The Chevrolet Impala name hasn’t exactly sparked much excitement in a very long time, despite circling NASCAR’s high banks. But that’s about to change, along with just about everything else that has to do with the Impala nameplate. So let’s see if Chevy’s new full-size sedan can generate some full-size enthusiasm, along with more sales.
It’s not that Chevrolet Impala sales have been that bad. It’s long been GM’s best-selling car. But, some 70% of the previous Impala went to fleet sales. That says a lot about a car when 7 out of 10 people who drive it are forced to do so. Chevrolet is looking to change that with the 2014 Chevrolet Impala.
One look tells us they’re off to a good start as the sweeping styling is a whole heck of a lot better looking than any Impala since the 60’s. It’s ready to slip through the air like a dream thanks to a big emphasis on aerodynamics.
You can clearly see some Camaro influence, naturally, particularly in the grille, tail lights, and the power dome hood. But this is no retread, as it has its own sleek proportions; similar to the Cadillac XTS with which it shares a lot; and unique details right down to the Impala on the C-pillar.
Top LTZ trim adds HID headlights and LED daytime runners. 20-inch alloys are optional, replacing the LTZ’s standard 19’s. Base Impalas still get beefy 18’s. Our test Impala rolls with V6 power; GM’s familiar direct-injected 3.6-liter with 305-horsepower and 264 lb-ft. of torque. A pair of I4’s are also available, a 195-horsepower 2.5-liter and a 182-horsepower eAssist light-hybrid.
Nearly every interior dimension has grown. There is the full-size room you expect. So, it’s 5-passenger road-trip comfort for all, plus room for 18.8 cubic-ft. of luggage in the trunk, before you fold the rear seats. There’s plenty of smaller item storage; under the trunk floor, in the doors, and even behind the cool fold up touch screen.
The dash has Chevy’s twin-cockpit overtone, and materials are consistent with recent GM’s; actually a little better. Things are much quieter than the previous Impala, and Chevrolet’s voice-prompt MyLink keeps all copacetic on the connectivity front. Gauges look very modern with a 4-inch changeable info screen set between the classic dual dial setup with “ice blue” lighting. Heated and ventilated seats are available for both in front, as is a heated steering wheel for the driver. 10-airbags are standard, and adaptive cruise control with forward collision alert and collision mitigation braking are available.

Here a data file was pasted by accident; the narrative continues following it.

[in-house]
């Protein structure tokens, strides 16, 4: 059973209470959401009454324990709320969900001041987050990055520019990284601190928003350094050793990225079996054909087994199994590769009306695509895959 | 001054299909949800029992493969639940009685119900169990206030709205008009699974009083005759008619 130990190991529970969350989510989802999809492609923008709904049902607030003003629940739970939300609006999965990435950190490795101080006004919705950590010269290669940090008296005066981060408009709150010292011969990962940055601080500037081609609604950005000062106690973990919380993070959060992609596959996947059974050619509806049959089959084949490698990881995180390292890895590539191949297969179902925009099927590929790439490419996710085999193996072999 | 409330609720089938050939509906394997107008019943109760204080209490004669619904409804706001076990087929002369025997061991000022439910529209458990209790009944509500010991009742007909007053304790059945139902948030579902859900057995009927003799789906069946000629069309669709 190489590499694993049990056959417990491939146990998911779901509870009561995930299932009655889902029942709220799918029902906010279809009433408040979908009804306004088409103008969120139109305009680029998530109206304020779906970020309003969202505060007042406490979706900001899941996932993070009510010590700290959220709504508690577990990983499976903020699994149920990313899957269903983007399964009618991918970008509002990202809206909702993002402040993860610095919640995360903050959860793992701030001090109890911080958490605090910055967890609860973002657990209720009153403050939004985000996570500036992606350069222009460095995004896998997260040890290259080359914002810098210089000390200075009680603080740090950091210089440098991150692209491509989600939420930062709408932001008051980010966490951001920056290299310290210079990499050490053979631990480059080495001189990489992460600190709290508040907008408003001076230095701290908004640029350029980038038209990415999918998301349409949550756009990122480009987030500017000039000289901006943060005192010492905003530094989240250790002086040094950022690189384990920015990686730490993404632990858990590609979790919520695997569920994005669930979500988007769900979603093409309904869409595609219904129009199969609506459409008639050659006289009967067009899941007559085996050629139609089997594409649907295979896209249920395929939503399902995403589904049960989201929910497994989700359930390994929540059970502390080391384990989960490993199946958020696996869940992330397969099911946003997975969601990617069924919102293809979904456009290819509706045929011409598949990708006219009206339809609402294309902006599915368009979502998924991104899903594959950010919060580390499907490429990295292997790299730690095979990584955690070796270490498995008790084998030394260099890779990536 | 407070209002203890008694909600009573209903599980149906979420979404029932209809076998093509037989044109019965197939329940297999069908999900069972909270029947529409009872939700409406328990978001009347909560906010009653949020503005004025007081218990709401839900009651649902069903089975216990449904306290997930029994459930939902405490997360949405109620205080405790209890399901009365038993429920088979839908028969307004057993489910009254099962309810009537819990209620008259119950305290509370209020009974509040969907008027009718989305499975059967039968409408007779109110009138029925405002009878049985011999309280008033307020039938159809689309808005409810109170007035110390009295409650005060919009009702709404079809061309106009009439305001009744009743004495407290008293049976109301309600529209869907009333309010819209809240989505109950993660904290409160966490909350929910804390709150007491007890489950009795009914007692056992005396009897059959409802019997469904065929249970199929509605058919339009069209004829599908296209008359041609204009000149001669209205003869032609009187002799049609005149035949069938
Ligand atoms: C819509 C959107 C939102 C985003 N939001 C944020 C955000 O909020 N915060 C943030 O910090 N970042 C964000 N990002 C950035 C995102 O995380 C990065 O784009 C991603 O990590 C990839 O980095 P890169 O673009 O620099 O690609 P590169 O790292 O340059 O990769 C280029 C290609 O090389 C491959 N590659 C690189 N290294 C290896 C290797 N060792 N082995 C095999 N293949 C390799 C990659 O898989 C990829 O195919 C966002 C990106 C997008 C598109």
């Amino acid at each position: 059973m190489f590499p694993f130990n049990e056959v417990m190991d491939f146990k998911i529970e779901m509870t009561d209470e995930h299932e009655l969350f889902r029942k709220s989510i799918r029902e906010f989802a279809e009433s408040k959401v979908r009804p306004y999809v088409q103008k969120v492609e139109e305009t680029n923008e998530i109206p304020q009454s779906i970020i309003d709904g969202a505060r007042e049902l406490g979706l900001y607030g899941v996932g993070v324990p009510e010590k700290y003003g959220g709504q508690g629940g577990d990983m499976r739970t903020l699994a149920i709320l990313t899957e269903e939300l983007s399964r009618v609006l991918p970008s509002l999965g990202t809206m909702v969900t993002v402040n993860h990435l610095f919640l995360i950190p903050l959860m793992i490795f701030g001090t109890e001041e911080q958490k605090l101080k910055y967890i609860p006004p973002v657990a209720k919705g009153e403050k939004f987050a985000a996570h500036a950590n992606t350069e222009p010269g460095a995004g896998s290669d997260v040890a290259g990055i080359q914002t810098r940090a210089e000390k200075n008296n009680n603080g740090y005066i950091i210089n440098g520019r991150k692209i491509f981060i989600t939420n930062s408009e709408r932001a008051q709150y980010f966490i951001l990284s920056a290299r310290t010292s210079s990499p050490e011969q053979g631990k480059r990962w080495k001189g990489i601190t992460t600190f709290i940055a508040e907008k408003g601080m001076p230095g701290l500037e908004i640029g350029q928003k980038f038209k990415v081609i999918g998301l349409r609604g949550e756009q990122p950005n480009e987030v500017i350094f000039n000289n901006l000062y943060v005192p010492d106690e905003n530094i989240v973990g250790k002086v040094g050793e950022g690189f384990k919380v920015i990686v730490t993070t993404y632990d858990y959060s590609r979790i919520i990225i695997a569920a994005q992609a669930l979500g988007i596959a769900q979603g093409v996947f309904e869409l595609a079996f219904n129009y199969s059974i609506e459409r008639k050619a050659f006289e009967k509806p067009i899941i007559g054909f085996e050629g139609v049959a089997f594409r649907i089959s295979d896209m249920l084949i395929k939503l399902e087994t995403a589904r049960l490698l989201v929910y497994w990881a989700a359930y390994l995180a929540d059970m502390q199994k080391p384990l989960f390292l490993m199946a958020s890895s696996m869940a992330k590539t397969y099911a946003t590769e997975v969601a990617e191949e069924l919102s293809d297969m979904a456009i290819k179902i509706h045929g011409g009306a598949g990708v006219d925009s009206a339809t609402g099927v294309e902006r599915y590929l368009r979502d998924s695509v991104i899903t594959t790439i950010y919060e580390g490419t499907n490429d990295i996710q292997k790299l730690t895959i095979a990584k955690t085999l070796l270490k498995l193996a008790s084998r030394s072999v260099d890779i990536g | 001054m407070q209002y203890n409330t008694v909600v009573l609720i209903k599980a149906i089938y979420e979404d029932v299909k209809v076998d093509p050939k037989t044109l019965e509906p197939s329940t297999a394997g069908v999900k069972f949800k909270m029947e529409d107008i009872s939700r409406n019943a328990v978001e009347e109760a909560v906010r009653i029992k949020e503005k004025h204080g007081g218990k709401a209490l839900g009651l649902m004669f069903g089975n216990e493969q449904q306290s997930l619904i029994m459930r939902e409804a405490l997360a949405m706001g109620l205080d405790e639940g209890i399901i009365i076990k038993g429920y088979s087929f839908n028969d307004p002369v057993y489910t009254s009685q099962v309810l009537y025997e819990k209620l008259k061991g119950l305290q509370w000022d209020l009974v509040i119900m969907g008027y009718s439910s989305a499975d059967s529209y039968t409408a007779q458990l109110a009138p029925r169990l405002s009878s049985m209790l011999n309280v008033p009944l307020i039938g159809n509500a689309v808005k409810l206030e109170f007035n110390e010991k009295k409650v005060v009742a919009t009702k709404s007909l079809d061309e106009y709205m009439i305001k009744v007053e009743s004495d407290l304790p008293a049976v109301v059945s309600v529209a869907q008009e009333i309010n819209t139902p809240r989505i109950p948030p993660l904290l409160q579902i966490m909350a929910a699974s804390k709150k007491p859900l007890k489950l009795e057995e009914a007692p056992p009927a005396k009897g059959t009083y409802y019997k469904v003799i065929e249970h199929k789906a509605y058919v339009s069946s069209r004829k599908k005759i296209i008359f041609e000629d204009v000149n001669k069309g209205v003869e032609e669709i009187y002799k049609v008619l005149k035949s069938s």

Ride is much improved, thanks to a stiffer chassis and hydraulic ride bushings; but it’s not necessarily sportier, which is to say it has a much more solid feel, but not one that encourages aggressive handling maneuvers, as we found out through our handling course. Though we also found body roll well subdued for a full-size sedan and the variable-assist electric steering quick and direct. Stability control was a little too fast on the trigger to reign in our high speed maneuvering; but we understand that most buyers will appreciate that safety aspect.
Keeping the hammer down in a straight line, the V6 roars to life and lays down a decent 0-60 time of 7.1-seconds and ¼ mile time of 15.6-seconds at 93 miles-per-hour. Not sport sedan territory by any means, but certainly up to the task of highway merging. Gear selection is by a 6-speed automatic, and it provided smooth and relatively quick shifts down the track. Hitting the brakes at 60 miles-per-hour resulted in stops that were very stable and consistent with a short 127-foot average.
Government Fuel Economy Ratings for the V6 are 18-City, 28-Highway, and 21-Combined. We averaged a very good 23.3 miles-per-gallon of Regular in mixed driving. Still, the Energy Impact Score is an average one, at 15.7-barrels of oil consumed yearly, with CO2 emissions of 6.9-tons.
Impala pricing starts at $27,535, that’s good for the amount of space and features you get. With high trim and a V6 going past 35K is easy, not unlike main rivals: Ford Taurus and Toyota Avalon.
While full–size sedans are no longer high volume models, they are still seen as brand flagships. And, the 2014 Chevrolet Impala certainly qualifies as a retail flagship, breaking the fleet image it has endured for years. It is a high styled, high quality effort that befits GM’s largest division. With so many big four doors redesigned recently, the full-size turf wars are tougher than ever. But, we think the new Impala is more than up to the challenge.
Torque: 264 lb-ft.
0-60 mph: 7.1 seconds
1/4 mile: 15.6 seconds at 93 mph
EPA: 18 mpg city/ 28 mpg highway
Energy Impact: 15.7 barrels of oil/yr
CO2 Emissions: 6.9 tons/yr